Cat is a 49 page PDF by John Wick in which players take on the roll of a cat in a dark fantasy setting that is based upon our own world but in which strange things are going on and humans can't see them. Cats are our protectors, set to the task of looking after humanity and protecting us from the dark forces that prey upon our fears and base emotions.
Okay so far.
To begin with, let me make it clear that I am a cat person. Very much so. As such, I was always going to want to give this game a try, however, conversely this also means I probably had reasonably high standards for any product relating to my favourite animal.
The rules are very light, with your cat defined by 6 traits rated from best to good and given 9 lives (as befits the folklore). Cats can also have reputation, which helps them with any action that involves the thing for which they are renowned. (Hmm, in which case my real world cats presumably have reputation in “devour cat treats at high speed” and “Avoid cat carrier when Vets appointment is due”).
Combat is quick and comes in two forms, cat-on-cat which is only ever for dominance and cat-on-non-cat which may be to the death, or may not. Damage is in the form of “scars” which impede a particular attribute unless and until they are healed, although your cat can sacrifice a life to avoid scars from a round of combat.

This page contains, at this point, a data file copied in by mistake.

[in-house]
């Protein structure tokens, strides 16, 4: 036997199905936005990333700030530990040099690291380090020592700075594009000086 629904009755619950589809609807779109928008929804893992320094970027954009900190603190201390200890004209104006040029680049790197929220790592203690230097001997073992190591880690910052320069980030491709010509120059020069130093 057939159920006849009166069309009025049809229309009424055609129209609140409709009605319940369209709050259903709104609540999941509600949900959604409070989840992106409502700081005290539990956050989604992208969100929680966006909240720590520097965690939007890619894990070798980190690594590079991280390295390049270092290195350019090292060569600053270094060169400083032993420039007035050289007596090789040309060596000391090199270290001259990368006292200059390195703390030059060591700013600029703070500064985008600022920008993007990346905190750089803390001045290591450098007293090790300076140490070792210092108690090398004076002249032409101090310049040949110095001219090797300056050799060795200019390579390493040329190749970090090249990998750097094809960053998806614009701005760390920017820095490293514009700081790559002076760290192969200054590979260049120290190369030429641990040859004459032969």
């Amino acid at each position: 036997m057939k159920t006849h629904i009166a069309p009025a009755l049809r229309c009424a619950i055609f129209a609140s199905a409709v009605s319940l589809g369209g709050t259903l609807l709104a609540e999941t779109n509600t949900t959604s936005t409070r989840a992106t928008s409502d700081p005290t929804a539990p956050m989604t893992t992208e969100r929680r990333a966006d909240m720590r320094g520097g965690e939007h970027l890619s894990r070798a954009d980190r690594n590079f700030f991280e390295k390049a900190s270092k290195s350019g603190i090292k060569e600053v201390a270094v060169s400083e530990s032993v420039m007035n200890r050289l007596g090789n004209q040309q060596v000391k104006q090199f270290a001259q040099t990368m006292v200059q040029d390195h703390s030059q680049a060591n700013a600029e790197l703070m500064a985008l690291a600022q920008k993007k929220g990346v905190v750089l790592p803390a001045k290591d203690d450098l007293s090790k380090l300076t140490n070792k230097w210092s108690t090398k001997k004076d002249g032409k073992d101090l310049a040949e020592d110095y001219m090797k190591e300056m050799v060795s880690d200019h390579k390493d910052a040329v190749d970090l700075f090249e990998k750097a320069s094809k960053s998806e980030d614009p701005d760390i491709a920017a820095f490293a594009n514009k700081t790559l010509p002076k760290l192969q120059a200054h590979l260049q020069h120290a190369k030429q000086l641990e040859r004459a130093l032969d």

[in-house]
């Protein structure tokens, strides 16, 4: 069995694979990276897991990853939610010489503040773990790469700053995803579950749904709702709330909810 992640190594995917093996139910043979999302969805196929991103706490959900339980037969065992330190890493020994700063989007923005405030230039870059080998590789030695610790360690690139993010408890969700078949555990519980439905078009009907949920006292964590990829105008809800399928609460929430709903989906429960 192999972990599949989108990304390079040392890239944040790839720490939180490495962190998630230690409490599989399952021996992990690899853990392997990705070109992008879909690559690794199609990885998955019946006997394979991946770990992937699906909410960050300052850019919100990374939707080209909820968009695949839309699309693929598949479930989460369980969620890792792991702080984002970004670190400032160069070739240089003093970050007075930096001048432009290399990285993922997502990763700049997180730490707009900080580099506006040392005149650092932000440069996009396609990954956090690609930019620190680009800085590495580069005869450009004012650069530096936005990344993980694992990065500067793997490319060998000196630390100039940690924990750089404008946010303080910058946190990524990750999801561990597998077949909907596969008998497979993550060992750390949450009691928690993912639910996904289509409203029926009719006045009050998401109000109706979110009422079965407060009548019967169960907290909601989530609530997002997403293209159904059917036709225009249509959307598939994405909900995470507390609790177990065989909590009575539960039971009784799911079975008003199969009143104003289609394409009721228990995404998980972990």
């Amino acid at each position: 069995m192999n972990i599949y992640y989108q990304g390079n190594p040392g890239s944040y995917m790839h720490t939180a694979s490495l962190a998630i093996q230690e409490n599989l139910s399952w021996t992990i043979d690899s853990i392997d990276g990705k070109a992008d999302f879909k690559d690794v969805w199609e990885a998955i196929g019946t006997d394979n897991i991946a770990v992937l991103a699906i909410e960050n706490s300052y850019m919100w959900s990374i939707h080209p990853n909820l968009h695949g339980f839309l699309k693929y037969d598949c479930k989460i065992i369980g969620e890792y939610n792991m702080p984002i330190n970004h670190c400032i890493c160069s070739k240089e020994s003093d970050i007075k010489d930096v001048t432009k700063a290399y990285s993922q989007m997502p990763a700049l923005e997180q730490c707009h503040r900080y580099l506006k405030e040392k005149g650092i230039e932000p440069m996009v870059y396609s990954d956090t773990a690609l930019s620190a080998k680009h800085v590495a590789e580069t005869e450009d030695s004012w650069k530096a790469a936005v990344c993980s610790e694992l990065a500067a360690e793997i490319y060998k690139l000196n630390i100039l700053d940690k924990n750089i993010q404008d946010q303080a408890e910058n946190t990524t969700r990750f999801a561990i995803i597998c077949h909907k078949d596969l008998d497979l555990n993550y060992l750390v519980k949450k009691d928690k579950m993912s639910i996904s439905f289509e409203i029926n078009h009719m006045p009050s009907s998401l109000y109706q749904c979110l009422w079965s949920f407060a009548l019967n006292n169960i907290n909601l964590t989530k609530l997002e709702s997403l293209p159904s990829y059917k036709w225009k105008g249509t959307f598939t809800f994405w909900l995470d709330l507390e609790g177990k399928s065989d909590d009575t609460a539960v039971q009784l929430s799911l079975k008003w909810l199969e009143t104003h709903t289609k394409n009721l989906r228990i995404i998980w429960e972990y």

It is all remarkably efficient and rather charming, and I speak as some one who generally dislikes “light” systems. I tend to find they feel as if something has been sacrificed for speed of play. Cat, however, is not such a game. You instead feel the light rule system works perfectly, serves it's purpose (or should that be purr-pose – sorry, sorry, I'll stop now) and actually enhances play, not to mention it is such that it is hard to think of a situation it won't handle well indeed. If I have any criticism of the system it would have to be that I didn't think of it first!
Towards the end is a section on cat magic, which is also both simple and very flexible, a similar system could work well in just about any RPG of any setting, yet this particular interpretation conjures up (excuse the pun), exactly the right feel for the subject matter.
As I read the rules my own cats were in the room. One was trying to eat my pen whilst the other was falling off the desk in my studio whilst trying to get to her favourite sleeping spot. As a consequence the fantasy element of the game – in which cats are highly intelligent masters of creation was very much highlighted in my mind as fantasy, but the writing is such that even with real world examples staring me in the face I was still more or less able to suspend disbelief, now that has to be the mark of a good game!
In places one gets the feeling that the writing style is very much aimed at experienced RPG players, and may not be the easiest for new comers, some knowledge seems to be assumed on the part of the reader, by way of RPG conventions and tropes and so forth, but not so much that it matters greatly.
I bought this game as a beer and pretzels game to trot out now and again when we needed to fill and because... well... cats! However, now I'm really looking forward to trotting this one out and running it. It can be by turns dark and humours, sort of like a cat.
Now if I can just stop my two from batting my dice under the couch long enough, I'll run a few games.